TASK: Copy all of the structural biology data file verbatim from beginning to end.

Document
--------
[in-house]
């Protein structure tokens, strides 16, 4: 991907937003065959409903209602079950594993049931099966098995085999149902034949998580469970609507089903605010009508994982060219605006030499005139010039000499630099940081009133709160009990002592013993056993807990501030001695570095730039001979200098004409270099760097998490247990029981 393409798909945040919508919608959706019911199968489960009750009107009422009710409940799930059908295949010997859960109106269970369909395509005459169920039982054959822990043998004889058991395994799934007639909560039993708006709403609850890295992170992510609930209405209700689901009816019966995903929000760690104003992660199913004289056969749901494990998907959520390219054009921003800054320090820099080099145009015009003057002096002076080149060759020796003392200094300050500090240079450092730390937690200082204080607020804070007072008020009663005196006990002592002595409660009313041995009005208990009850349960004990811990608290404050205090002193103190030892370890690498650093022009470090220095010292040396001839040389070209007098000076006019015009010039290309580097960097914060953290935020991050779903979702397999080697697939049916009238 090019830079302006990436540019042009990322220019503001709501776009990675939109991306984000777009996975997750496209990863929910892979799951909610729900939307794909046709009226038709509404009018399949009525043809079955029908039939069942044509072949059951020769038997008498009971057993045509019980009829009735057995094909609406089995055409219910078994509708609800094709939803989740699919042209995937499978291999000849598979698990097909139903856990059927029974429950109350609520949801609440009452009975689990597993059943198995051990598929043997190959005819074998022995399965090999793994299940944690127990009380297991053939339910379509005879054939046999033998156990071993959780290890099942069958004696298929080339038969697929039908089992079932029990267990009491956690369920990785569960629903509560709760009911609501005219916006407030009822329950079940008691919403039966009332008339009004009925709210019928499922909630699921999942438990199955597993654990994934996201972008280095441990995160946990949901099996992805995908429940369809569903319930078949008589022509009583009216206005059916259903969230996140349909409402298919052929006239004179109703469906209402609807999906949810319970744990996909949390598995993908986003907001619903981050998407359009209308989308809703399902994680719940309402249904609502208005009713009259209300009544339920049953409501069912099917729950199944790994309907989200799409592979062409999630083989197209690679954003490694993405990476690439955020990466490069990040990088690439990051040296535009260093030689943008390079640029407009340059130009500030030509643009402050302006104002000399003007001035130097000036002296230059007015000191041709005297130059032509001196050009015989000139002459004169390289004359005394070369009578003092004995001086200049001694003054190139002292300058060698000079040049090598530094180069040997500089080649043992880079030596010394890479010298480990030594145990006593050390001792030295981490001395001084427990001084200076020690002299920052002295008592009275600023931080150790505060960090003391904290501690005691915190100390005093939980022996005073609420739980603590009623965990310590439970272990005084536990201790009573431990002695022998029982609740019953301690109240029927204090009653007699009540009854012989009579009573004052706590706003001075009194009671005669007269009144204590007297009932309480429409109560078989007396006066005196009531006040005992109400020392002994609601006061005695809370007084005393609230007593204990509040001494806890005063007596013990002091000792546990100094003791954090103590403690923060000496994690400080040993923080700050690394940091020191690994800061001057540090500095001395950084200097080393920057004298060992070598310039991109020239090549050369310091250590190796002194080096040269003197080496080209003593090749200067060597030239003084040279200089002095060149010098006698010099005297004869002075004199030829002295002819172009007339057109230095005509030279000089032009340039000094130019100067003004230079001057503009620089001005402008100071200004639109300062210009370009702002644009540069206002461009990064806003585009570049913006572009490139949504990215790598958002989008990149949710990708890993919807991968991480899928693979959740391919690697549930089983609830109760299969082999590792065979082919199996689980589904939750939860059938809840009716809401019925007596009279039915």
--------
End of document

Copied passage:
[in-house]
């Protein structure tokens, strides 16, 4: 991907937003065959409903209602079950594993049931099966098995085999149902034949998580469970609507089903605010009508994982060219605006030499005139010039000499630099940081009133709160009990002592013993056993807990501030001695570095730039001979200098004409270099760097998490247990029981 393409798909945040919508919608959706019911199968489960009750009107009422009710409940799930059908295949010997859960109106269970369909395509005459169920039982054959822990043998004889058991395994799934007639909560039993708006709403609850890295992170992510609930209405209700689901009816019966995903929000760690104003992660199913004289056969749901494990998907959520390219054009921003800054320090820099080099145009015009003057002096002076080149060759020796003392200094300050500090240079450092730390937690200082204080607020804070007072008020009663005196006990002592002595409660009313041995009005208990009850349960004990811990608290404050205090002193103190030892370890690498650093022009470090220095010292040396001839040389070209007098000076006019015009010039290309580097960097914060953290935020991050779903979702397999080697697939049916009238 090019830079302006990436540019042009990322220019503001709501776009990675939109991306984000777009996975997750496209990863929910892979799951909610729900939307794909046709009226038709509404009018399949009525043809079955029908039939069942044509072949059951020769038997008498009971057993045509019980009829009735057995094909609406089995055409219910078994509708609800094709939803989740699919042209995937499978291999000849598979698990097909139903856990059927029974429950109350609520949801609440009452009975689990597993059943198995051990598929043997190959005819074998022995399965090999793994299940944690127990009380297991053939339910379509005879054939046999033998156990071993959780290890099942069958004696298929080339038969697929039908089992079932029990267990009491956690369920990785569960629903509560709760009911609501005219916006407030009822329950079940008691919403039966009332008339009004009925709210019928499922909630699921999942438990199955597993654990994934996201972008280095441990995160946990949901099996992805995908429940369809569903319930078949008589022509009583009216206005059916259903969230996140349909409402298919052929006239004179109703469906209402609807999906949810319970744990996909949390598995993908986003907001619903981050998407359009209308989308809703399902994680719940309402249904609502208005009713009259209300009544339920049953409501069912099917729950199944790994309907989200799409592979062409999630083989197209690679954003490694993405990476690439955020990466490069990040990088690439990051040296535009260093030689943008390079640029407009340059130009500030030509643009402050302006104002000399003007001035130097000036002296230059007015000191041709005297130059032509001196050009015989000139002459004169390289004359005394070369009578003092004995001086200049001694003054190139002292300058060698000079040049090598530094180069040997500089080649043992880079030596010394890479010298480990030594145990006593050390001792030295981490001395001084427990001084200076020690002299920052002295008592009275600023931080150790505060960090003391904290501690005691915190100390005093939980022996005073609420739980603590009623965990310590439970272990005084536990201790009573431990002695022998029982609740019953301690109240029927204090009653007699009540009854012989009579009573004052706590706003001075009194009671005669007269009144204590007297009932309480429409109560078989007396006066005196009531006040005992109400020392002994609601006061005695809370007084005393609230007593204990509040001494806890005063007596013990002091000792546990100094003791954090103590403690923060000496994690400080040993923080700050690394940091020191690994800061001057540090500095001395950084200097080393920057004298060992070598310039991109020239090549050369310091250590190796002194080096040269003197080496080209003593090749200067060597030239003084040279200089002095060149010098006698010099005297004869002075004199030829002295002819172009007339057109230095005509030279000089032009340039000094130019100067003004230079001057503009620089001005402008100071200004639109300062210009370009702002644009540069206002461009990064806003585009570049913006572009490139949504990215790598958002989008990149949710990708890993919807991968991480899928693979959740391919690697549930089983609830109760299969082999590792065979082919199996689980589904939750939860059938809840009716809401019925007596009279039915």